PORT-AU-PRINCE, Haiti -- Haitians angry over the cholera epidemic ignored exhortations from health workers to stop violence that is disrupting treatment efforts, and authorities feared more unrest in the capital Friday.

Violence spread into Port-au-Prince for the first time Thursday after three days of upheaval in the country's north. Protesters threw rocks at U.N. peacekeepers, attacked foreigners' cars, blocked roads with burning tires, and toppled light poles.

The upheaval over a cholera outbreak that has killed more than 1,100 people comes just days before national elections planned for Nov. 28. U.N. officials argue that the violence is being encouraged by forces that want to disrupt the ballot, and some demonstrators Thursday threw rocks at an office of President Rene Preval's Unity party and tore down campaign posters.

But the anger is fueled by suspicions that a contingent of Nepalese soldiers brought cholera with them to Haiti and spread the disease from their rural base into the Artibonite River system, where the initial outbreak was centered last month. It is a suspicion shared by some prominent global health experts.

Cholera had not been recorded before in Haiti despite rampant bad sanitation and poor access to drinking water, problems that cause outbreaks of the disease in other parts of the world. Cholera is endemic to Nepal and there was an upsurge there before the Nepalese troops came to Haiti.

Experts have not pinpointed the origin of Haiti's epidemic, however, and the 12,000-member U.N. Stabilization Mission in Haiti, or MINUSTAH, denies responsibility.

U.N. peacekeepers have been the dominant security force in Haiti for six years, and there was resentment against them even before the cholera outbreak.


Protesters in Haiti's capital are lashing out at U.N. peacekeepers and the government.

They're blocking roads, burning barricades, and attacking vehicles after days of rioting in northern Haiti over suspicions that a cholera outbreak began with U.N. peacekeepers.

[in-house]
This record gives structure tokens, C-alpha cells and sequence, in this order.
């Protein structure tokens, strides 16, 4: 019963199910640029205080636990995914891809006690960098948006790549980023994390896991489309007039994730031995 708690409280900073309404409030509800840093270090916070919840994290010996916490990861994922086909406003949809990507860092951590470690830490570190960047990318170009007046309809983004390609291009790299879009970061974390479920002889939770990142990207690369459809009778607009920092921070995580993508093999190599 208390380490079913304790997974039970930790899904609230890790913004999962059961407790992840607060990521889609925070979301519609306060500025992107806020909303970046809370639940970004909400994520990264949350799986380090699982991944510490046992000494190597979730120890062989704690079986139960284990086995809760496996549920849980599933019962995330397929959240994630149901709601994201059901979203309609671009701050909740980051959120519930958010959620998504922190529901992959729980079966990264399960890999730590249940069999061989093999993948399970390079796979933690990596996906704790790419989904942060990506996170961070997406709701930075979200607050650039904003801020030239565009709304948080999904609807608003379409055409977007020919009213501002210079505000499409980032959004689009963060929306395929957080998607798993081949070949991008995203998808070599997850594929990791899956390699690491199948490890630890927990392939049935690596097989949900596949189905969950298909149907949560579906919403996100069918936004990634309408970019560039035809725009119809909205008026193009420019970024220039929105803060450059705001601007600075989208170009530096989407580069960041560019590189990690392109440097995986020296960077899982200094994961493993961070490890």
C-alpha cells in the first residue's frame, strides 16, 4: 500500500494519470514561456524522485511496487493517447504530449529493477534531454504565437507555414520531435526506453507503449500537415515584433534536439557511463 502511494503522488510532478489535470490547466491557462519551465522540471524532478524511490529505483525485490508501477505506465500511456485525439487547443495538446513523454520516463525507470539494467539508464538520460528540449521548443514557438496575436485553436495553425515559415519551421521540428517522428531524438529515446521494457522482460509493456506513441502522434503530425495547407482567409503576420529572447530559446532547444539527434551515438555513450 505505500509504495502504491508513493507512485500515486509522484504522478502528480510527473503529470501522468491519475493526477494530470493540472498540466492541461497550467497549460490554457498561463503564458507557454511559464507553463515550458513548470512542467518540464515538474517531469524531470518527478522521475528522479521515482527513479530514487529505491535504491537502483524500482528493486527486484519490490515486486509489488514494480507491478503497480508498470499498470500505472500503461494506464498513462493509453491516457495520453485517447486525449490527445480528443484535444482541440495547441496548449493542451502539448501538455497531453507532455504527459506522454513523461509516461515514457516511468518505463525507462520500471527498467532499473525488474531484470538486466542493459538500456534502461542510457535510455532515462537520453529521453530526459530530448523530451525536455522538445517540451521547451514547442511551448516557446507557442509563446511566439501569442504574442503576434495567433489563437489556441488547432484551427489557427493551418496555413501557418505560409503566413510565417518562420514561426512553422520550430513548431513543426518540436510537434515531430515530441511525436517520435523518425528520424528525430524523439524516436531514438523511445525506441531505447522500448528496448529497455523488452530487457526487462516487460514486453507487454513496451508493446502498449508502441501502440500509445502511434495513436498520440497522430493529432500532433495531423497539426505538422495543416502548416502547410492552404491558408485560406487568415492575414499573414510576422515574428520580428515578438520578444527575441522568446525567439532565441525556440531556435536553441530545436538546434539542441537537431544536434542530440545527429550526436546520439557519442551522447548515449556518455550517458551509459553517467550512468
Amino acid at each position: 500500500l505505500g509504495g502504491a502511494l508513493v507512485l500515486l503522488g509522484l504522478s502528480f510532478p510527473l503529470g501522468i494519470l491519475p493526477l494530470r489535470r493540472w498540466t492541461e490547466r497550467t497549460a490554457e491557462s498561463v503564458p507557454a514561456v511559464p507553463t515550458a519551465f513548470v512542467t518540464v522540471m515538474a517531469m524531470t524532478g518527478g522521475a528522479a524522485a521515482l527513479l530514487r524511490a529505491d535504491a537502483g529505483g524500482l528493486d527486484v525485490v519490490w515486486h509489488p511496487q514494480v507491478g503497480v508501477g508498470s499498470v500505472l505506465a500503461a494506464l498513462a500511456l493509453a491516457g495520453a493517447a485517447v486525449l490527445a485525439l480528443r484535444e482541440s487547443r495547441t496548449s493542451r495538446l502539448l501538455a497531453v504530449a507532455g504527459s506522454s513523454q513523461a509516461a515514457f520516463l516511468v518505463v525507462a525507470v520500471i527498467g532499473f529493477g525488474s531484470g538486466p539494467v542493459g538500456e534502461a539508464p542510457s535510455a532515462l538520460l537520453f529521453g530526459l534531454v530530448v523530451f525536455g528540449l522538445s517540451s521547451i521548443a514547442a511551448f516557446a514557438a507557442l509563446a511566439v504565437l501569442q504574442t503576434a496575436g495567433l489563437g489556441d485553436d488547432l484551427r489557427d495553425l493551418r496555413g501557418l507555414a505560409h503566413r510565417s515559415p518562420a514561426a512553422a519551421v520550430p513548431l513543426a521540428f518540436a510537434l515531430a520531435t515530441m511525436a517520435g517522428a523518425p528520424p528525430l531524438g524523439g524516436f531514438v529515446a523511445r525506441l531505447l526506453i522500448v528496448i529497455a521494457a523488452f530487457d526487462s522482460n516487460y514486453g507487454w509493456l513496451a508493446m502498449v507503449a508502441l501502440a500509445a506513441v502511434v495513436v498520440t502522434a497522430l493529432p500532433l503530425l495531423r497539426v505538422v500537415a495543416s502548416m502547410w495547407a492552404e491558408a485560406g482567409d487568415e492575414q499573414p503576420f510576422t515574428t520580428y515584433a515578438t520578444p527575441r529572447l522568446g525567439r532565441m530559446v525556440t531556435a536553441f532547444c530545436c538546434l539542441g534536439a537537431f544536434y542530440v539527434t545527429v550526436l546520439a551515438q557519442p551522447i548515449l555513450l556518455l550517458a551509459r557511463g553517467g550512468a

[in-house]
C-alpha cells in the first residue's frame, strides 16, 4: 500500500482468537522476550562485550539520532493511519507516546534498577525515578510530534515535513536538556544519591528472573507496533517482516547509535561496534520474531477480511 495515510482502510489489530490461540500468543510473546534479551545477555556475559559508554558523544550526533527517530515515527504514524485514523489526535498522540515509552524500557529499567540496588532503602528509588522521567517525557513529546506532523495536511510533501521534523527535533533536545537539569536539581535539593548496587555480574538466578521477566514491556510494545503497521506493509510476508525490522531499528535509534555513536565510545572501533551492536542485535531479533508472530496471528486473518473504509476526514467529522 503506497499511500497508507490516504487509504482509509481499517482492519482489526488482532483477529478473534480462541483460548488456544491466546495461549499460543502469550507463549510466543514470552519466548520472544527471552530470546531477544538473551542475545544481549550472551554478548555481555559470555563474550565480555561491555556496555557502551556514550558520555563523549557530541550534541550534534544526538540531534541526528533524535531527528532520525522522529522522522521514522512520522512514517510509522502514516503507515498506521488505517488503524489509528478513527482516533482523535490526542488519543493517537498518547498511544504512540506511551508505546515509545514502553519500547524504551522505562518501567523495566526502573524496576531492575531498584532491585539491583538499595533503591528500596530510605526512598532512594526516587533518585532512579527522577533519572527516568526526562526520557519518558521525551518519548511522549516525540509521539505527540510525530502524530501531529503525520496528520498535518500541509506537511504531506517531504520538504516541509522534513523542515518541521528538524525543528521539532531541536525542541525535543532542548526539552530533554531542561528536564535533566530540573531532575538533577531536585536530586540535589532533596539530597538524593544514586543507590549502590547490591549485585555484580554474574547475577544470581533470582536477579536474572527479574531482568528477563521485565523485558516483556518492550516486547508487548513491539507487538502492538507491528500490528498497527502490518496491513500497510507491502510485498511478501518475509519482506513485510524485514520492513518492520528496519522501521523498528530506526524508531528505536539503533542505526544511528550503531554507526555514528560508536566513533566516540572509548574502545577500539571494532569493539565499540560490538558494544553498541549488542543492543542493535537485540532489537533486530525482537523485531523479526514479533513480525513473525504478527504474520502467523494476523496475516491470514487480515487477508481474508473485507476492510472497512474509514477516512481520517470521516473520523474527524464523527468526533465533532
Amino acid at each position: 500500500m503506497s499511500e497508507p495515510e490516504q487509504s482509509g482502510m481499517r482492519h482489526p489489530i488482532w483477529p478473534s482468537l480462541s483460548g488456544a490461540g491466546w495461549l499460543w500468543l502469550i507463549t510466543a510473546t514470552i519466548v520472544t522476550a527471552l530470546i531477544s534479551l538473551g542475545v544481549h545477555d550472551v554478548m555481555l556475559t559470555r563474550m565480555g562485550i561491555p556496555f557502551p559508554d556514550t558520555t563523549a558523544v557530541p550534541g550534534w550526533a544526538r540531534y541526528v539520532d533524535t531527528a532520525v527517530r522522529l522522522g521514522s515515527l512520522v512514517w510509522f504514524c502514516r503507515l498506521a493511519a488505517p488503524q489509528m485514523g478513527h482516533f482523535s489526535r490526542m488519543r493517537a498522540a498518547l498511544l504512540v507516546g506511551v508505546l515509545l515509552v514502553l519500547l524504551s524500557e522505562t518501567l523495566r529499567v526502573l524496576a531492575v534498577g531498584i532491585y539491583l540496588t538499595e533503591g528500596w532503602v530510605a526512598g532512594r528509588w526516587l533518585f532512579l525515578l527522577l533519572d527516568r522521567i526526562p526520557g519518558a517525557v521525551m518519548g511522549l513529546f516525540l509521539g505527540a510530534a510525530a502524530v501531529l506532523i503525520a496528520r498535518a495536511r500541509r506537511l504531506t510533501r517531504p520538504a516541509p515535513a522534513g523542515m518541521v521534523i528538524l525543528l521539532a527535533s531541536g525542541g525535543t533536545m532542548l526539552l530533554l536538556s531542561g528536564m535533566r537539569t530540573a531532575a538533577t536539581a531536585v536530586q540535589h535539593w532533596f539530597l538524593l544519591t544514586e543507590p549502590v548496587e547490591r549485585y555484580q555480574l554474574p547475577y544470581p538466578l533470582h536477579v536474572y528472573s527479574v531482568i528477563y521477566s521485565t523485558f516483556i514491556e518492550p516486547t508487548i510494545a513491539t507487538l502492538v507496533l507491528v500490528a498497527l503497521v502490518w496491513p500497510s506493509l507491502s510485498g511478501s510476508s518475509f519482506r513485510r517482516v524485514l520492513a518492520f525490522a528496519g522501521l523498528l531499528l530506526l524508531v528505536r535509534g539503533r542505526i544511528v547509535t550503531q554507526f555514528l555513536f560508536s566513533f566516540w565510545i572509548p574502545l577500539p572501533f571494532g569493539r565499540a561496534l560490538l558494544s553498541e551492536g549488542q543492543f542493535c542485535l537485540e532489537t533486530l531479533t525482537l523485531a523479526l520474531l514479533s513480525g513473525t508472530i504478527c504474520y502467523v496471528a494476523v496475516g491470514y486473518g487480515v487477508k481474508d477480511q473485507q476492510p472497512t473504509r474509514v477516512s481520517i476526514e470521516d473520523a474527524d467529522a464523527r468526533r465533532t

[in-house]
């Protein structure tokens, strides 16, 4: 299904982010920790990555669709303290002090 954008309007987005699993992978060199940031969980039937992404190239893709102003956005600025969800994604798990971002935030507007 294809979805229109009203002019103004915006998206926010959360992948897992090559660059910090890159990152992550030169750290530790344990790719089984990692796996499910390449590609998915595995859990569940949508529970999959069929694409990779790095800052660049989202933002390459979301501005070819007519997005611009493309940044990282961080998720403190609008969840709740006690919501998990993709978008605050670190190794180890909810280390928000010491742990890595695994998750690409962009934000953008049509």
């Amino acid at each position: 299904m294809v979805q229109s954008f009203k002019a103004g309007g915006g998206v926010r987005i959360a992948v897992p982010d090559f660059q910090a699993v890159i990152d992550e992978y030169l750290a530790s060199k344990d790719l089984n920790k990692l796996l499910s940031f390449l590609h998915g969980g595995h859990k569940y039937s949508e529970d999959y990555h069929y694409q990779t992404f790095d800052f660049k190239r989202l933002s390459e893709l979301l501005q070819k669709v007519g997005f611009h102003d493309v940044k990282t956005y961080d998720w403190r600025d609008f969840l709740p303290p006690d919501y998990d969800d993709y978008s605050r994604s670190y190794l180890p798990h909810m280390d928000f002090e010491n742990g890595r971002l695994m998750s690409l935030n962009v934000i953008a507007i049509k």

The disease was not recorded on the island, which was ravaged this year by earthquake and more recently a hurricane, until peacekeepers arrived. The U.N. denies responsibility for the outbreak.

Cholera has killed at least 1,000 people and sickened more than 16,000. It's spreading rapidly, mostly because of dirty water.

A Green Bay family leaves for Haiti Friday morning hoping to bring enough supplies and medicine to help hundreds of Haitians fighting the deadly disease.

Bill and Ann Galvin's living room looks more like a makeshift medical station with boxes of gloves, toothbrushes, and saline solution for IVs.

They're packing as much as their suitcases will hold, bound for Haiti where their daughter Brittany has volunteered for a year-and-a-half as a certified nursing assistant.

She helped after the earthquake and is now in the middle of the cholera outbreak.

"She told us a story about a lady that brought a small child in and had to walk for over a day to get the child there and then the child died, and she had to walk all the way back home with the child for it to be buried," Bill Galvin recounted.

Brittany tells her family the cholera in the water is everywhere, so the Galvins are taking 55 pounds of plastic faucets for water purification systems.

"And while we're down there we're going to be picking up five gallon pails, and what they do is attach the faucets to the pails and they have a filter system they build," Mr. Galvin explained.

These faucets should provide clean water for 300 to 400 families.

It's a simple addition but the Galvins say everything is so expensive in Haiti few people can afford them.

They're also taking donated dental supplies. As a dental hygienist, Ann Galvin hopes to help children at a local school.

They know the journey will be challenging -- dealing with disease and political unrest -- but also know they can't ignore a call for help.

"I think it's important that people try and give them aid," Mr. Galvin said. "They've gone through so much for so long that if the aid organizations quit, what would happen there would be horrific."


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